February 20, 2009 04:20 pm
Fantastic article to read for a person like me who is a learner when it comes to professional photography.
what about the time factor, if we use manual focus and settings, will it take more time to finish a capture?
February 20, 2009 07:05 am
In my Canon 40D, I noticed that in manual mode, turning both dials, aperture and shutter speed, in the direction of the viewfinder's exposure indicator I can compensate sub and over exposure.
Adding to that some training to quickly change the ISO setting, becoming manual has been easier to me.
February 18, 2009 12:32 pm
This is all so wonderfully said, and the whole thing about going manual is true. Looking back at all my photos, I still think my collection of B&W film contact sheets were much more consistently better than my digital photos, and I think it's due to my having to adjust everything manually (and also having only 36 photos each roll, and wanting to get the most out of my film haha).
Great article, thanks!
February 18, 2009 01:29 am
Thank you for sharing, Bryan. I do not know many photographers here and it's great to notice that you out there had the same problems when you started! I use to shoot with manual settings, I can't always take a pic as I want or imagine it to be, but I'm facing some problems I haven't considered before. I hope this will allow me to improve my ability and maybe one day I will enter a room or looking at a face exactly knowing how to get a pic of that!
February 17, 2009 03:43 am
Will do that! Appreciate it, K.
February 17, 2009 03:09 am
Really nice article. Manual is fun!
February 17, 2009 02:57 am
aristarkhos, in regards to your last paragraph, go to youtube and search the term winogrand. You'll see the amazing speed that can be had by going full manual.
February 16, 2009 10:10 pm
Very informative and to the point. :)
I have the same 'predicament' as Kevin (3rd comment)...shooting my toddler (and my pets) indoors is a bit of a challenge. I have to wait for him to play around in the balcony in the day, so that I have enough light to play around safely with the settings. It doesn't help when the camera focus (no manual focus in Nikon's P5100) and the continuous mode is a bit sluggish.
I remember reading about street photography somewhere. The photographer would do a mental calculation, as a force of habit, when he would step out onto the street with his analog camera. Yep, he used an analog, monochrome, and finish of rolls by the time he walked down a couple of blocks.
February 16, 2009 08:17 pm
Fully agree with the sentiment "You are smarter than your camera" but for me you don't need to shoot in M to porve this. P, S and A will give you all the control you need as long as you are aware of the settings the camera has picked and know how to change them if they are wrong.
Some slightly dodgy wording on the ISO comment. Any ISO can expose any brightness, not just well lit areas. Its all about the expsoure triangle and ISO 100 can expose the darkest shadow if you have a long enough shutter and wide enough aperture. What the post seems to imply is that high ISO have a larger dymanic range which is not ture, in fact its the oposite.
Also the MF confirm beep does not help you focus if auto focus is not up to it. How do you think the camera knows when to beep? Thats right, in exactly them same way it auto focuses. All the beep is doing is confirming you have manually focused to the same point the auto focus would have picked. So why bother. MF is usefull when the AF would not be up to the job such as macro or night time and here the beep would not be present.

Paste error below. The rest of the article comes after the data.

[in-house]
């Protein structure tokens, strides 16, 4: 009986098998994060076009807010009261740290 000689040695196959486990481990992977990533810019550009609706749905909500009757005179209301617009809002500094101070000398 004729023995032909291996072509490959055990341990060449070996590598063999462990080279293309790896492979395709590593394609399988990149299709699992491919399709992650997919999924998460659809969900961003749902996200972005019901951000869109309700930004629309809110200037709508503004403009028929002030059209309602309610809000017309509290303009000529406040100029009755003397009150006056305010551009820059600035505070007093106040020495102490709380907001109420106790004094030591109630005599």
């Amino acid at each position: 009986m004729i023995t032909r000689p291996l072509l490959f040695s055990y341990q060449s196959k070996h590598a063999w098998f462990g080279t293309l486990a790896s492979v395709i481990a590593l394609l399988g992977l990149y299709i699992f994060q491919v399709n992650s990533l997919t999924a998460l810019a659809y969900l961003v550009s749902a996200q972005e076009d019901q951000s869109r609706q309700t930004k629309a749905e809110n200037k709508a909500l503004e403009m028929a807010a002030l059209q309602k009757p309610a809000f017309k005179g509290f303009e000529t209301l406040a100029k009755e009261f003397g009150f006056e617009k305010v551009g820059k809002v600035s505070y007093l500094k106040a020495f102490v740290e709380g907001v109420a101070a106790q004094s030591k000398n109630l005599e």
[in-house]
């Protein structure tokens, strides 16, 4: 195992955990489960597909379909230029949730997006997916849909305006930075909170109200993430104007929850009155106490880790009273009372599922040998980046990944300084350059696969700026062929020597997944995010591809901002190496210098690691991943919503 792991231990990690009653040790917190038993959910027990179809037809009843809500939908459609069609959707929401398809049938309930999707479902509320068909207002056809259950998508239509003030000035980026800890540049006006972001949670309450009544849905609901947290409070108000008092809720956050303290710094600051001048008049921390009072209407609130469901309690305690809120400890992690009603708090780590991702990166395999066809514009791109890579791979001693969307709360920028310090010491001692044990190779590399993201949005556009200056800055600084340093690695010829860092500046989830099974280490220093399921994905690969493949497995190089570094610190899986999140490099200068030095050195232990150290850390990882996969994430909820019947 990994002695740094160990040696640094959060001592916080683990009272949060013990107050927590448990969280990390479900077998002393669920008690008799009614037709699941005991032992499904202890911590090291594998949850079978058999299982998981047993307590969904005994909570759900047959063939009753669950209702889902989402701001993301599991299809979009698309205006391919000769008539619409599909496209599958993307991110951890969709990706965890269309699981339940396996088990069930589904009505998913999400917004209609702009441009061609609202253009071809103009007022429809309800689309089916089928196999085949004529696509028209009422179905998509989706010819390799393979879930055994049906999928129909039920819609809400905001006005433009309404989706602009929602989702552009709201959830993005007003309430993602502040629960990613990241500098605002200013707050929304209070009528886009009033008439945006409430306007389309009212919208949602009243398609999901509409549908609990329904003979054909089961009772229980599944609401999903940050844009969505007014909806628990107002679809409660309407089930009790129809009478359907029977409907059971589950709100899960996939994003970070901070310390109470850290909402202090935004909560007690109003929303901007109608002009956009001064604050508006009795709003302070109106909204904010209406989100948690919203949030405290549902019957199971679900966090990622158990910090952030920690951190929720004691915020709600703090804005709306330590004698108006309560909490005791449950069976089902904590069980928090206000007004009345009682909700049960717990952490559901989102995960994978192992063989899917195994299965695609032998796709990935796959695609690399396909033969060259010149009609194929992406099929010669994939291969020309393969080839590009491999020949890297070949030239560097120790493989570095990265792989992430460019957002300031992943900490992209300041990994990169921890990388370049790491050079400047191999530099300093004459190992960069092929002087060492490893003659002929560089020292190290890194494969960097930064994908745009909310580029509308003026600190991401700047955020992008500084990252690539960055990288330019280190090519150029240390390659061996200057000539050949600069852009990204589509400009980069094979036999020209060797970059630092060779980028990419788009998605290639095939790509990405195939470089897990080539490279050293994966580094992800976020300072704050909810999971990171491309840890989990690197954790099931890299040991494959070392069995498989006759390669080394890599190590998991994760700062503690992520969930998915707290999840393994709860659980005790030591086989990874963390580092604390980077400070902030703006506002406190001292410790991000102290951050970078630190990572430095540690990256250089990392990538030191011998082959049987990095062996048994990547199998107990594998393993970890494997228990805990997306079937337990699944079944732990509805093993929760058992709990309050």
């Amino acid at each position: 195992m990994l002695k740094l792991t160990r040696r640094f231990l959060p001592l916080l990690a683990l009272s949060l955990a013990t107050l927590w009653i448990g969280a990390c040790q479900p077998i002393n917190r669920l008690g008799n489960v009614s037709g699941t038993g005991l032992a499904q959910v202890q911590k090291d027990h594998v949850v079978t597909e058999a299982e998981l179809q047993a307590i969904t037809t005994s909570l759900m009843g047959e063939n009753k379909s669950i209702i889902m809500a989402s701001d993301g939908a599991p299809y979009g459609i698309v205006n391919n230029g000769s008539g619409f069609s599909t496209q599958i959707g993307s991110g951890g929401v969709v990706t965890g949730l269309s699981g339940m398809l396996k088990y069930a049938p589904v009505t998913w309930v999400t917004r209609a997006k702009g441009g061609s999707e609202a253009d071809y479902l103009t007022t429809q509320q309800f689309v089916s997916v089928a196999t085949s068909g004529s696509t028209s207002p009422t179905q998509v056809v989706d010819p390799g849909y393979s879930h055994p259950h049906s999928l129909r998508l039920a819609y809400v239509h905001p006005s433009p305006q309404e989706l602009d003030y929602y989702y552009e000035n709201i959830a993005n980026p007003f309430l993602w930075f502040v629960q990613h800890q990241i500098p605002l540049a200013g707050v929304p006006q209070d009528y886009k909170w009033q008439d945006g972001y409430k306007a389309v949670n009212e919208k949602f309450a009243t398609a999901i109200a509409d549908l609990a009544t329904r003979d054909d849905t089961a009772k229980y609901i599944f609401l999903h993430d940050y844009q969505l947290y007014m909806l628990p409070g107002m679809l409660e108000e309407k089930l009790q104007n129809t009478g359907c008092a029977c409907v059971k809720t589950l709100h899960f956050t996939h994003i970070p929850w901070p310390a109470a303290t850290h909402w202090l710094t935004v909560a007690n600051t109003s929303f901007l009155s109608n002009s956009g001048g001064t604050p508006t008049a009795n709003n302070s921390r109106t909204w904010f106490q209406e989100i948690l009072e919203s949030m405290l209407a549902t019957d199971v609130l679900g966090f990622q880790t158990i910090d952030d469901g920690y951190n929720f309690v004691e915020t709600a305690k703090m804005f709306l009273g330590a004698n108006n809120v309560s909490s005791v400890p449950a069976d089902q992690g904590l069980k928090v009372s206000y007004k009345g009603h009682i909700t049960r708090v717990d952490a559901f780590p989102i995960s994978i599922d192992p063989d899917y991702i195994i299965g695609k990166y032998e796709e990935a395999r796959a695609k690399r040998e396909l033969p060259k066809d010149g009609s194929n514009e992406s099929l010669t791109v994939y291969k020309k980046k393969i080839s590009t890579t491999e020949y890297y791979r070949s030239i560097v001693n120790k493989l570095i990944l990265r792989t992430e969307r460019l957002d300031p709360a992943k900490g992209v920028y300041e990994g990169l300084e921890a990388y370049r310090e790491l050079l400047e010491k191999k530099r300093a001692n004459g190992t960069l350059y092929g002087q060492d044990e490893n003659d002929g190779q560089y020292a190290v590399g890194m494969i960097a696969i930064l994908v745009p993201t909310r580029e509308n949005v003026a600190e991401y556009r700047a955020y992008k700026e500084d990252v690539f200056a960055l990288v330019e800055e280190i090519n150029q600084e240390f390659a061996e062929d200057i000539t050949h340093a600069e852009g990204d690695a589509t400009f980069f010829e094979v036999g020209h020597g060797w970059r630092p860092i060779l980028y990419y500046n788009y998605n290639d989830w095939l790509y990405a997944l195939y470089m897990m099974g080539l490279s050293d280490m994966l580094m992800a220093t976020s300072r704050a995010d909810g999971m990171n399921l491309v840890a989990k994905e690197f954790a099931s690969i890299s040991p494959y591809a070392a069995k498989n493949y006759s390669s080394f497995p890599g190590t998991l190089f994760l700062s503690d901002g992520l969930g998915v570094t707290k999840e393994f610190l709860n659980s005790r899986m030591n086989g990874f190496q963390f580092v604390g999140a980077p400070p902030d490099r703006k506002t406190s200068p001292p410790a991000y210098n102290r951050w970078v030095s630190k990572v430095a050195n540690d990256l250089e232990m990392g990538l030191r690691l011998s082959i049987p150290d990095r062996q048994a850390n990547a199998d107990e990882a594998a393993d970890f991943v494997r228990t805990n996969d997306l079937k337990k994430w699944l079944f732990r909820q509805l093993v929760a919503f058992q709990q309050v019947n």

February 16, 2009 10:50 am
Thanks for all the comments everyone. As this is a "school," I feel I should try to address some of the questions that have arisen. So, here goes:
@ Jeffery Jose - You said "I am not sure what you are talking about. The Camera gives a confirmation of the focus even if you’re doing manual focus ? Can you tell me if its there in Canon Cameras?"
- Yes, when in manual focus, you will receive two confirmations if you have your camera setup for it. One, you will see a small red square flash in your viewfinder that will show you what object your camera is focused on, and two, if you have "beep" activated, your camera will produce a beeping sound when it has successfully focused on an object. You need to press your shutter button only half way down, so that the shutter does not activate in order for this to work.
@ andy - You said "in particular what all the numbers mean when buying a lens. e.b 18mm - 70mm , f3.5 4.5 etc."
- The numbers like 18mm-70mm is your zoom range - the smaller the number, the wider the angle. Whereas, the f3.5-5.6 for example is your widest aperture. All lenses can close down the aperture to f22, but each lens varies as to how large it can open (i.e. f2.8 or f3.5). Lenses that state "18-70mm, f3.5-5.6" or something similar, are telling you that at 18mm the widest aperture is f3.5, but at 70mm the widest aperture is f5.6. This is because when a lens is zoomed out there is less light that is able to get through the lens so it automatically changes as you zoom (from f3.5-5.6). A whole article could be written here...
@ Spencer Thomas - You're right, shooting in RAW changes things. In fact a whole other article could be written on shooting in RAW mode, but it would have to be in conjunction with information on image compression, post processing, archiving, and the inherent differences between RAW, TIFF, and JPG. I might have to piece a little something together in the future.